Why Black History Month?

| January 25, 2014
Eric Hackley

Eric Hackley

THE HACKLEY REPORT

As we enter February 2014, the 38th Anniversary of Black History Month, we have to ask ourselves, why is there a Black History Month? Why is it in February? What is it intended to do? Is there anything that Fort Wayne Blacks of 2014 can do to add to the genius of Dr. Carter G. Woodson’s insights concerning the intellectual enlightenment of black people?

According to Daryl Michael Scott, professor of History at Howard University, the story of Black History Month begins in Chicago in the late summer of 1915. Carter G. Woodson traveled from Washington, D.C. to Chicago to participate in a national celebration of the 50th anniversary of emancipation sponsored by the State of Illinois.

Inspired by the three-week celebration, Woodson decided to form an organization to promote the scientific study of black life and history. On September 9, 1915, Woodson and 4 others formed the Association for the study of Negro Life and history (ASNLH).

Woodson realized that most text books at this time ignored the history and achievements of blacks. This in addition to the Journal of Negro History, which he established in 1916, he wanted to find a way to encourage interest and study of black history. As early as 1920 Woodson urged Black Civic organizations to promote the achievements that researchers were uncovering.

In 1924, they responded with the creation of Negro History and Literature Week which they renamed Negro Achievement Week. Their outreach was significant, but Woodson desired greater impact. As he told an audience of Hampton Institute students, “We are going back to that beautiful history and it is going to inspire us to greater achievements.” In 1925, he decided that the ASNLH had to shoulder the responsibility. Going forward it would both create and popularize knowledge about the past. He sent out a press release announcing Negro History Week in February 1926.

It is commonly said according to History Professor Daryl Michael Scott, that Woodson selected February to encompass the birthdays of two great Americans who played a prominent role in shaping Black History, namely Abraham Lincoln and Frederick Douglas, whose birthdays are the 12th and 14th respectively.

Although I am presenting a very limited, condensed overview of the origin of Black History Month’s scope and intention, one remaining question stimulates my curiosity. Although I absolutely understand the importance of knowing about the trials, tribulations and contributions that past Blacks have made to make American in some way better, I think Kekionga Blacks have a point to make that can significantly add to this discussion.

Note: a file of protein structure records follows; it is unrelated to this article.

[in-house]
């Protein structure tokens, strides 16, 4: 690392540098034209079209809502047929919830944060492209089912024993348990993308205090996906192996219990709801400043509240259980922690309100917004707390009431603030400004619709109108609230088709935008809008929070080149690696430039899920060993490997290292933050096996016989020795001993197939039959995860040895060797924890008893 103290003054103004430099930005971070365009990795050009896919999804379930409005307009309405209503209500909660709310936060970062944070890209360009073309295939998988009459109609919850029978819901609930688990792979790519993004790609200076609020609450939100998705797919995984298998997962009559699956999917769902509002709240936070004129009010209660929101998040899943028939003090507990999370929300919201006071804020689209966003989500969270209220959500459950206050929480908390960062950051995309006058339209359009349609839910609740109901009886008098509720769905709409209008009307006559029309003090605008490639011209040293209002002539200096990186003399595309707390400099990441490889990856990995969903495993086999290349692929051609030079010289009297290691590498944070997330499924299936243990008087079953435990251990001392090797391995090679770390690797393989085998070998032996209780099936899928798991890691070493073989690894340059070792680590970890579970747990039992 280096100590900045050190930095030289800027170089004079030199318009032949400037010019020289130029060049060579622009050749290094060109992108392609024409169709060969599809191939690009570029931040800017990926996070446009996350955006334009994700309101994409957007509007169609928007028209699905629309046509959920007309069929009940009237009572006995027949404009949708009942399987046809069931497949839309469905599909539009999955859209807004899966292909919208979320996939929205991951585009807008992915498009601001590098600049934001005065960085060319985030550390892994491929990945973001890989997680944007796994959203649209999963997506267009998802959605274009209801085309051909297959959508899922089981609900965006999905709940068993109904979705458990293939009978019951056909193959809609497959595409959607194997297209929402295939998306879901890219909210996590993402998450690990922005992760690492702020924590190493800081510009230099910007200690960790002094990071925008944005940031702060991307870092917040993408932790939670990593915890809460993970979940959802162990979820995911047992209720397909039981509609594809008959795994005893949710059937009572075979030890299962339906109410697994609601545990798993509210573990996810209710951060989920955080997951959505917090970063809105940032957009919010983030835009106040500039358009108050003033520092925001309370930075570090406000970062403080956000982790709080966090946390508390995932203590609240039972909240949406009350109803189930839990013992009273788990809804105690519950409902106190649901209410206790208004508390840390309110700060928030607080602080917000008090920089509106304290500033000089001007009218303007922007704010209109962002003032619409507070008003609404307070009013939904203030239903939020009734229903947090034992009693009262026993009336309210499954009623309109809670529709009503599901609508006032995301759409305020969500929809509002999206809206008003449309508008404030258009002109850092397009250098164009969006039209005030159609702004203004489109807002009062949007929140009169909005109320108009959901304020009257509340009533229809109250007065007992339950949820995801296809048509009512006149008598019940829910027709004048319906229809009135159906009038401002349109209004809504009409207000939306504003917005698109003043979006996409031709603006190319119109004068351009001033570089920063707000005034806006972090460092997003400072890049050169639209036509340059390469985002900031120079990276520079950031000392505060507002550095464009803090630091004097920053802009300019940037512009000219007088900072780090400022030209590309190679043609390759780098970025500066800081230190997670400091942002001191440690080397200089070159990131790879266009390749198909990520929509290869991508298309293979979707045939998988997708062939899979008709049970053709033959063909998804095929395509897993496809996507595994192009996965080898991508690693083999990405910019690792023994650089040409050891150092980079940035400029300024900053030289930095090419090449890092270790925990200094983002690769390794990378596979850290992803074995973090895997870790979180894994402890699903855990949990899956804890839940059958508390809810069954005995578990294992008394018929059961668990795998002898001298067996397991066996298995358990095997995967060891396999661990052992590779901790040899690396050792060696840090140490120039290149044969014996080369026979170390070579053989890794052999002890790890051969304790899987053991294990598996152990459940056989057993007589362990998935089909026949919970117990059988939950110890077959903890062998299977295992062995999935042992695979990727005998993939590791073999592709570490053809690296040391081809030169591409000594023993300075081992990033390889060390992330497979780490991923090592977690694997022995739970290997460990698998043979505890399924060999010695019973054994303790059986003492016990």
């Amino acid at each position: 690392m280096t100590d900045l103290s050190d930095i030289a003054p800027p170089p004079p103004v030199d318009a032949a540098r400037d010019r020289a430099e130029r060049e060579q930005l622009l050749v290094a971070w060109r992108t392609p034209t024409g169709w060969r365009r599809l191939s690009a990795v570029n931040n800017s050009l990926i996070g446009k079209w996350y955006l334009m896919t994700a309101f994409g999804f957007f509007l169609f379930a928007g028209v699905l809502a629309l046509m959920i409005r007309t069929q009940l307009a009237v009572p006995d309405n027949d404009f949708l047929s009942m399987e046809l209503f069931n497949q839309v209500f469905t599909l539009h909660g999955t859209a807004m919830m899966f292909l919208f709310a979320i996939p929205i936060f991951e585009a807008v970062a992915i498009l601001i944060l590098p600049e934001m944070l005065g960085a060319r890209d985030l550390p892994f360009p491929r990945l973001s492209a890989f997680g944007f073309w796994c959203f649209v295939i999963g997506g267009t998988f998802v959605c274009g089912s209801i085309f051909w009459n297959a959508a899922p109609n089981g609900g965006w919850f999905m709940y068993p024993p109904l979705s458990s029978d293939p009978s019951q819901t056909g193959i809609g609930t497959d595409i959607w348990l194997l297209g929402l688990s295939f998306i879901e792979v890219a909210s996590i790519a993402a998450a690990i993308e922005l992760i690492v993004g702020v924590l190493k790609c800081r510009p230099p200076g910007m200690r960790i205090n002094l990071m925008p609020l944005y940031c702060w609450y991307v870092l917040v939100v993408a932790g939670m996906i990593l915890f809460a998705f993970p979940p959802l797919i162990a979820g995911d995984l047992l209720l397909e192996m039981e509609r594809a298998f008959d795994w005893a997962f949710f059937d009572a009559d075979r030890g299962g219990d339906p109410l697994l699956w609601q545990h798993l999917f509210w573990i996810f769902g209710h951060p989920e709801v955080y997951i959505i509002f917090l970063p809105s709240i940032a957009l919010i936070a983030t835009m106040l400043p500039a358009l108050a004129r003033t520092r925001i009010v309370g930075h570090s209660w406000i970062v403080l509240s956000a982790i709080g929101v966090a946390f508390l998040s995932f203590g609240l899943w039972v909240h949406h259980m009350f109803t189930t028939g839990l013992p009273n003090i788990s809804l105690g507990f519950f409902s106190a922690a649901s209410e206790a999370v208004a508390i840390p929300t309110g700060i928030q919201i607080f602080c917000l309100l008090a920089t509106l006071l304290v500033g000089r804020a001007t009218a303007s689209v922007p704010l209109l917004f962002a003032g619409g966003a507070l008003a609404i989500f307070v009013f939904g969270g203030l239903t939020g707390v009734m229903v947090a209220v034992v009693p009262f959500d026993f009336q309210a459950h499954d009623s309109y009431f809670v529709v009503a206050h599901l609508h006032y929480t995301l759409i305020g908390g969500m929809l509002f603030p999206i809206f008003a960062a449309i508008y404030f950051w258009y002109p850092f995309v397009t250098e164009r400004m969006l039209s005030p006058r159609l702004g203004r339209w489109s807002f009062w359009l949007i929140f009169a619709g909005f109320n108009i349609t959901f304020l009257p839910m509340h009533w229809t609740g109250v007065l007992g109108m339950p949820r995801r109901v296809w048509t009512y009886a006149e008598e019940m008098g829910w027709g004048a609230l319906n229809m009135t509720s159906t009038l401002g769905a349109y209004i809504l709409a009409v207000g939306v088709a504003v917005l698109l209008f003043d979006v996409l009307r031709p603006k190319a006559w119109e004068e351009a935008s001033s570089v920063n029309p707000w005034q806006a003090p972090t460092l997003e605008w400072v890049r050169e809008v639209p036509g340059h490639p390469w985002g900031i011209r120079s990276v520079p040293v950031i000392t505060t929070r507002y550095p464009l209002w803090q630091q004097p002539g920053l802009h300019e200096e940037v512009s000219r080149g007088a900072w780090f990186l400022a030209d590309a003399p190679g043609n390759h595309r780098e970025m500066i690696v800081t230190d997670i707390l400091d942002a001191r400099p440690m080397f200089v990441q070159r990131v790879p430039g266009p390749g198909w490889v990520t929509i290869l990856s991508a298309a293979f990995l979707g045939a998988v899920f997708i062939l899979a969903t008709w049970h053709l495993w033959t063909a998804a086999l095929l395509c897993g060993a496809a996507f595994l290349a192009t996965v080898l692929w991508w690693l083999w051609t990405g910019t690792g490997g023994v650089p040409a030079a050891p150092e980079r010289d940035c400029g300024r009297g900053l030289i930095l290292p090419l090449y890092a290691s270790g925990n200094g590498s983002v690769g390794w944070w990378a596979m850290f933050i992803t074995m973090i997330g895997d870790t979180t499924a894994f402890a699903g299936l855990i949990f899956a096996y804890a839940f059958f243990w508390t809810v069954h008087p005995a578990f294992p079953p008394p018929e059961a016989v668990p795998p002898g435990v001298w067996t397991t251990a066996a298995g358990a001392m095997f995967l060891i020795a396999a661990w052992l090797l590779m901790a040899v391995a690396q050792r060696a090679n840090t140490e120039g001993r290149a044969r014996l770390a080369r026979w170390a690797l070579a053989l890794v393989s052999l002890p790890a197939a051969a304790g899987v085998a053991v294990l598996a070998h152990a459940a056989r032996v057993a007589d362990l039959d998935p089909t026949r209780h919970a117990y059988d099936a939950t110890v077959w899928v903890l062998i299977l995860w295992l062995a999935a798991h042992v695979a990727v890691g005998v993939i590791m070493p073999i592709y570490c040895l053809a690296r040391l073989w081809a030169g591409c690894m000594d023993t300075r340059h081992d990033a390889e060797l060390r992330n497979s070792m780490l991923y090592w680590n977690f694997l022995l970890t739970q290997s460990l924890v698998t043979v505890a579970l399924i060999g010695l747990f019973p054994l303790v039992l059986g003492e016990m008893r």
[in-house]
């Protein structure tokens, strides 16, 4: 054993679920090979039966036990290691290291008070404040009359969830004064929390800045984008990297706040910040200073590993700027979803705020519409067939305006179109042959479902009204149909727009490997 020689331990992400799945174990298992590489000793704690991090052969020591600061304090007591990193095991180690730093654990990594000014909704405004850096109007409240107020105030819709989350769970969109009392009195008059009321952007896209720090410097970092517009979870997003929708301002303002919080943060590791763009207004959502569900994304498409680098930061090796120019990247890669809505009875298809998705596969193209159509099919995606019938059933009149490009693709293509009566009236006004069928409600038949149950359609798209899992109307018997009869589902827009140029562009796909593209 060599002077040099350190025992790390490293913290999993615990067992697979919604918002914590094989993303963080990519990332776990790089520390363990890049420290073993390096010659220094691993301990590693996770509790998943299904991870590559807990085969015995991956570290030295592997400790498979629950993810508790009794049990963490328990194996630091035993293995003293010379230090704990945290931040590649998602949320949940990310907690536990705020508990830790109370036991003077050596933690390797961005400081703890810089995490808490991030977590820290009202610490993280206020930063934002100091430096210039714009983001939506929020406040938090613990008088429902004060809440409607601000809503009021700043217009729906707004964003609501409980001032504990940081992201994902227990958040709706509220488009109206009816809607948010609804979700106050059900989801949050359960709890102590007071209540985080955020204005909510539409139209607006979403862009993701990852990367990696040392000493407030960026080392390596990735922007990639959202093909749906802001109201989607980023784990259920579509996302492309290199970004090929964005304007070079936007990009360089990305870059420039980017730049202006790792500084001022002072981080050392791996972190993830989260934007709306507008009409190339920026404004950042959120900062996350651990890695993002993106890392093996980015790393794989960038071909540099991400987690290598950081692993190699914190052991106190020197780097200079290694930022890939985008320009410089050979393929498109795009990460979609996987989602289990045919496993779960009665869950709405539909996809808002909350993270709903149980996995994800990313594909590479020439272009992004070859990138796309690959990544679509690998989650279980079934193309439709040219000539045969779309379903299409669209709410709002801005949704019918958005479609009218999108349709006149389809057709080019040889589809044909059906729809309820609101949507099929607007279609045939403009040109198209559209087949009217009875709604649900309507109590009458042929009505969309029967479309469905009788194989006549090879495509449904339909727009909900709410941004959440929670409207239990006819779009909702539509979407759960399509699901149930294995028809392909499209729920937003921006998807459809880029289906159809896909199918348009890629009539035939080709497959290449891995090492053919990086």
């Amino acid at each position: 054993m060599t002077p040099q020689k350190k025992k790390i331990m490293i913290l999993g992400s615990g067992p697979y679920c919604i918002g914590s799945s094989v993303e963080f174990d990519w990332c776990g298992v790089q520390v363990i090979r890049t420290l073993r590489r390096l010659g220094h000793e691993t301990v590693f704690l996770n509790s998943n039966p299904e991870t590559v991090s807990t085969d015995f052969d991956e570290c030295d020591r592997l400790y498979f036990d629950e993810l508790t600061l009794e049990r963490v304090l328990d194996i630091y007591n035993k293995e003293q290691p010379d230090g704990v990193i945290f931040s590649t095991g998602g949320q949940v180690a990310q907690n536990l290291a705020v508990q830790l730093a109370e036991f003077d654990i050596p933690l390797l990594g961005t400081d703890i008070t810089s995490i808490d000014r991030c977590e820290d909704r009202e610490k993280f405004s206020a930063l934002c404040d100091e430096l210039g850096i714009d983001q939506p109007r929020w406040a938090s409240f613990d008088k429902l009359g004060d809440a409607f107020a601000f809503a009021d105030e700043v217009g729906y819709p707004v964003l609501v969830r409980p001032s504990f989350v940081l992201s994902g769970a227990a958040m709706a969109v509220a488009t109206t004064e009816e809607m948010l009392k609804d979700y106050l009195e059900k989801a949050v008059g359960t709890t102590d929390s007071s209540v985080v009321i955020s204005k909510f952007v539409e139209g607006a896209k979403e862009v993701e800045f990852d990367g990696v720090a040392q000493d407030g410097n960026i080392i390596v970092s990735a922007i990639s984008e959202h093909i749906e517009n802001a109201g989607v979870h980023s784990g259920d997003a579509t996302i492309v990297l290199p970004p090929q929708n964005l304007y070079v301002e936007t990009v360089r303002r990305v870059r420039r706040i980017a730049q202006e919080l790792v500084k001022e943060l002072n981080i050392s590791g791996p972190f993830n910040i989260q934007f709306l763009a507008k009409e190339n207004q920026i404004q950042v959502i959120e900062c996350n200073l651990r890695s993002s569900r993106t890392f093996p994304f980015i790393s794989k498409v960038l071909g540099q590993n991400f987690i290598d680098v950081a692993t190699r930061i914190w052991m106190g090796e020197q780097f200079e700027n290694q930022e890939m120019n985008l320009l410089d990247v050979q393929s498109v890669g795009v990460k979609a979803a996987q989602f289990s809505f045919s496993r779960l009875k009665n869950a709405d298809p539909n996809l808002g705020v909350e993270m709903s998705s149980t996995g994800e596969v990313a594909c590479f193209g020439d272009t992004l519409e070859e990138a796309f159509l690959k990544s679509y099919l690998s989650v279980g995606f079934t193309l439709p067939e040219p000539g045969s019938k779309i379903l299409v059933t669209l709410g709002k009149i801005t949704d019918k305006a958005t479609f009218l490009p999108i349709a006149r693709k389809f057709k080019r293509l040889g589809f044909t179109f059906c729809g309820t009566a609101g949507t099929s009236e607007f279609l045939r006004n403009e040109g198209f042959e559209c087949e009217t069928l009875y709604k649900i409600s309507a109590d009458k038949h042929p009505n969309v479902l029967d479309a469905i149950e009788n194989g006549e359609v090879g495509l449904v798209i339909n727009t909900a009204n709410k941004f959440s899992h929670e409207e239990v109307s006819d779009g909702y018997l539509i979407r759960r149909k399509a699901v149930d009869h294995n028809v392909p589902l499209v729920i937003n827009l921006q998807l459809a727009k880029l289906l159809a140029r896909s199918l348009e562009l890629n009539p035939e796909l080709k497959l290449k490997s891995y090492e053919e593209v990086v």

I agree with the insights of Dr. Carter G. Woodson that Black History Month celebrations should always promote the accomplishments of black people. But as we salute those who have succeeded, there does exist real forces out there that somehow systematically trap the majority of blacks at the bottom of America’s social, economic and ethnic hierarchy. Are the masses of black people uneducated, lazy and stupid? Why is it that everyone seems to dislike black people including black people themselves? Why is there such strong self-hatred as shown by black on black violence and a lack of cohesion? Are there any Rev. Jesse White protégés out there to stand up to this confusion?

Many “Fort Wayne Blacks” feel that when the idea that we have been brainwashed, socially engineered and behaviorally conditioned comes up for debate, they tend to dismiss or joke about it professing that it’s psychologically beyond our individual control and therefore they don’t fight it because it is a fight that can’t be won.

Kekionga Blacks don’t give up that easily. That’s why we have declared “WAR on Willie Lynch Slave Mentality.” That’s why I have extended a personal invitation to black pastors, Nation of Islam and other Muslim leaders, Moorish Americans, Hebrew Israelites, barbers and nail technicians, middle, high school and college student leaders and black educators to discuss Black History Month intellectual reform. We feel that some relevance, thought and intelligence needs to be applied to how to overcome hundreds of years of brainwashing, how to battle and overcome the impact of colonization and early American historic White supremacy, laws and customs. If you think we’re going in the wrong direction and you have a better idea, we can discuss that too.

I will host this Black Community Forum Monday, Jan. 27, 2014 at the Pontiac Branch Library large meeting room. We plan to start videotape at 6 p.m. and conclude about 8 p.m.. The term “War” is a metaphor, so leave your artillery at home.

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Category: Local, National, Opinion

About the Author ()

Eric Hackley is a veteran independent journalist, television show host and producer focusing largely on history, particularly family history in the black community. His award-winning public access television shows have featured a host of local and national icons. Hackley can be contacted at hackonomicstv@gmail.com.

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